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McKelvey School of Engineering

ESE Seminar: Dissertation Defense Zhenqi Lu

Thursday, June 24 | 1:00 PM - 3:00 PM

The study of spreading phenomena in networks, in particular the spread of disease, has attracted considerable research interest. Biological diseases spread through contacts between individuals, and the patterns of these contacts can be represented as networks. Similar phenomena are also observed in other kinds of networks, for example, computer viruses spreading on the Internet, rumors spreading in a social network, and financial attacks propagating among banks. Containing an epidemic early is important, since containment becomes difficult after an epidemic has spread to a large fraction of the population in the contact network. In this dissertation, we show that the outbreak of an epidemic can be effectively contained and suppressed in a small subnetwork by a combination of two measures: antidote distribution, providing antidotes to nodes in the subnetwork, and partial quarantine, which is equivalent to removing part of the boundary edges of the subnetwork. Our containment strategy improves over existing antidote distribution schemes based on personalized PageRank in two ways. First, we replace the constraint on the topology of this subnetwork described by Chung et al., that a large fraction of the value of the personalized PageRank vector must be contained in the local cluster, with a partial quarantine scheme. We obtain this result by using the properties of personalized PageRank to devise the partial quarantine scheme, which optimizes the tradeoff between successful containment and interference with the network topology. Second, we derive a new lower bound on the amount of antidote required to achieve successful containment. We prove that, under our antidote distribution scheme, the probability of the infection spreading to the whole network is bounded, and that the infection inside the subnetwork will disappear after a period that is proportional to the logarithm of the number of initially infected nodes. Thus, we find that an epidemic can be effectively contained and suppressed in the small subnetwork in which the outbreak was detected, under weaker conditions than those proposed in earlier research, after our containment strategy is implemented. We demonstrate the effectiveness of our strategy with numerical simulations of epidemics on benchmark networks. We also test our strategy on two examples of epidemics in real-world networks, one in a network of YouTube users, and another in a network of autonomous systems in the Internet. Our strategy is dependent only on the rate of infection, the rate of recovery, and the topology around the initially infected nodes, and is independent of the rest of the network.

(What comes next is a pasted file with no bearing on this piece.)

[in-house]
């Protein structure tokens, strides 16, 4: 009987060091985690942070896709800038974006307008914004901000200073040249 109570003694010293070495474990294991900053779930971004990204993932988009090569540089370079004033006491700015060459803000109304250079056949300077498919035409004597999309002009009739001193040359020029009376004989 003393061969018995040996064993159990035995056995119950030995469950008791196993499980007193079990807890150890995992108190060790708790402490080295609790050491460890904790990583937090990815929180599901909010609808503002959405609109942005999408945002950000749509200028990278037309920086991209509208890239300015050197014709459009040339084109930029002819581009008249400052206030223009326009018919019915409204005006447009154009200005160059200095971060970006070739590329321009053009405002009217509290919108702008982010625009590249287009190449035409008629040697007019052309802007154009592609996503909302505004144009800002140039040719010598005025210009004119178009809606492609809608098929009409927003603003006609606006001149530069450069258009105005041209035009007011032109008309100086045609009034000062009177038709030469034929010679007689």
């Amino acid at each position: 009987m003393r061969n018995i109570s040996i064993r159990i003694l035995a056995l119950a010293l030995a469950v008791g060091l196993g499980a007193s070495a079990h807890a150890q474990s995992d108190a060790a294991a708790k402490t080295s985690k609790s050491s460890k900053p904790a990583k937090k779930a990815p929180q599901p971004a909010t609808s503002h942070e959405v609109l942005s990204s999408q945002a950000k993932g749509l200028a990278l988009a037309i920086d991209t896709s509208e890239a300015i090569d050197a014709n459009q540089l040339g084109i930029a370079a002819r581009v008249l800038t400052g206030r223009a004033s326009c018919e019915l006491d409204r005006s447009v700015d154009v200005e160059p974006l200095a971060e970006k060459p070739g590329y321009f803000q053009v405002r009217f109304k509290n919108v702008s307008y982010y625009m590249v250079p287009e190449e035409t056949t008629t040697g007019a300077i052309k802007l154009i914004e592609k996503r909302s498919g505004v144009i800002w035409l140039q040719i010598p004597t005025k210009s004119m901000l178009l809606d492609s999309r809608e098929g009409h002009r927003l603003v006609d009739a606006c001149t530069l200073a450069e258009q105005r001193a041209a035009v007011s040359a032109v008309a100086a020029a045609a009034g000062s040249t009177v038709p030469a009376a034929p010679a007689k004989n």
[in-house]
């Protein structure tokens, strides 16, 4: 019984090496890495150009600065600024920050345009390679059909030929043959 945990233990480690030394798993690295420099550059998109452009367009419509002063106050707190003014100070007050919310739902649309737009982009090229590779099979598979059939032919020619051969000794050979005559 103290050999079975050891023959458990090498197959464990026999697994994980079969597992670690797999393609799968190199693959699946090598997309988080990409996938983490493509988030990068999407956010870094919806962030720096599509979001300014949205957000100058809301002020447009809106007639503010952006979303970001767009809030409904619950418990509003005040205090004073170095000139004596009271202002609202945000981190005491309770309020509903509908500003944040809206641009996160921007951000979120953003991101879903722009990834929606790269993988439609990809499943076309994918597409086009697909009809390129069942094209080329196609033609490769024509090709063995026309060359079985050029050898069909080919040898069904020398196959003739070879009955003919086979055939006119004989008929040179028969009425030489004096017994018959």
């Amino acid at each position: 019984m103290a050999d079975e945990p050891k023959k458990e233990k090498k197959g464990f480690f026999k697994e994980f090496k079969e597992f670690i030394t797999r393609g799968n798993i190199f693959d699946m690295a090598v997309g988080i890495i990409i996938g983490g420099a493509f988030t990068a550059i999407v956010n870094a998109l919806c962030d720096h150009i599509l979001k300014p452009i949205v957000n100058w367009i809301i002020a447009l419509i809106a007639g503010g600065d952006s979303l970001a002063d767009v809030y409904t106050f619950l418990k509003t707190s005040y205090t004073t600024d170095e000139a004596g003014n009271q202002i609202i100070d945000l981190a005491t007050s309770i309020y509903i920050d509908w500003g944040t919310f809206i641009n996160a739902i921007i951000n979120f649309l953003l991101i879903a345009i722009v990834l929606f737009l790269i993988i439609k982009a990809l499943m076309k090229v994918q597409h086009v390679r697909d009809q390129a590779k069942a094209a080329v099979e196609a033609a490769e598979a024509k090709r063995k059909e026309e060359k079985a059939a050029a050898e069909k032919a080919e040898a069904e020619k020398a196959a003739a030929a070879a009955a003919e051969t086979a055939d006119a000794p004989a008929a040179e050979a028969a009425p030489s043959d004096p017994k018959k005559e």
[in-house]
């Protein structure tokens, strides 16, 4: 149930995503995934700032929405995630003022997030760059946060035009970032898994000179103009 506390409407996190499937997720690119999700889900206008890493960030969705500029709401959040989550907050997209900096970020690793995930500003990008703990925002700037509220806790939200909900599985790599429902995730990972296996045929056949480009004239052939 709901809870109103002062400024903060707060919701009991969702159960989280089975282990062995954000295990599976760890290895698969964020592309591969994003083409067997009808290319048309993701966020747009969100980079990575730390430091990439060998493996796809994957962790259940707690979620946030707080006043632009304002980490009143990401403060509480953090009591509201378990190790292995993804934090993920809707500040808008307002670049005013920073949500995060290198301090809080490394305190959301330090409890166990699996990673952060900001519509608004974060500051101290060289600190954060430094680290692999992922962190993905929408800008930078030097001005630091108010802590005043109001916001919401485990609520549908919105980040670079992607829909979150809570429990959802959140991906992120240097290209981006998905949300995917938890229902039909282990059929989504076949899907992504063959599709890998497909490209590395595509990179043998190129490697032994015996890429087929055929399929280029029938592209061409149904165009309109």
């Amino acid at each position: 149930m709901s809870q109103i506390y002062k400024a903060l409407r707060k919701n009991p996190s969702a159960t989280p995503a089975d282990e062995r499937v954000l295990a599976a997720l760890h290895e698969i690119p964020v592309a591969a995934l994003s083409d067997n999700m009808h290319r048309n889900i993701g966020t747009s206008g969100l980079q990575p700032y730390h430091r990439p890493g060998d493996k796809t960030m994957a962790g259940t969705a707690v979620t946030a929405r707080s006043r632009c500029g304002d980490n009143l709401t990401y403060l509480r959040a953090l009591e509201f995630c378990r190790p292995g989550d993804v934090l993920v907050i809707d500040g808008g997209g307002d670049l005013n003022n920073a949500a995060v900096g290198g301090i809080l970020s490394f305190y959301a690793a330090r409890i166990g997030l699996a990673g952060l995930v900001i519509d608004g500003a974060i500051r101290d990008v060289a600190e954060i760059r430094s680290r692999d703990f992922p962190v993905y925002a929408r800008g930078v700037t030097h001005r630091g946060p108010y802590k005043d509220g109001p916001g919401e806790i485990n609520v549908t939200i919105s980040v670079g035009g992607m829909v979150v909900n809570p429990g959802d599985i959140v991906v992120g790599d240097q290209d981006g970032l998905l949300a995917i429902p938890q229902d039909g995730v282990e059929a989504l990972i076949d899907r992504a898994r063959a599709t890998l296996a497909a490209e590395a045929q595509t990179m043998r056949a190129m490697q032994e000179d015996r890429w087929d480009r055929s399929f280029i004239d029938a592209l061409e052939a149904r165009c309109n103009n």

Event Type



McKelvey School of Engineering


Science & Technology

Electrical & Systems Engineering
Speaker Information

Zhenqi Lu
PhD Candidate
Washington University in St. Louis

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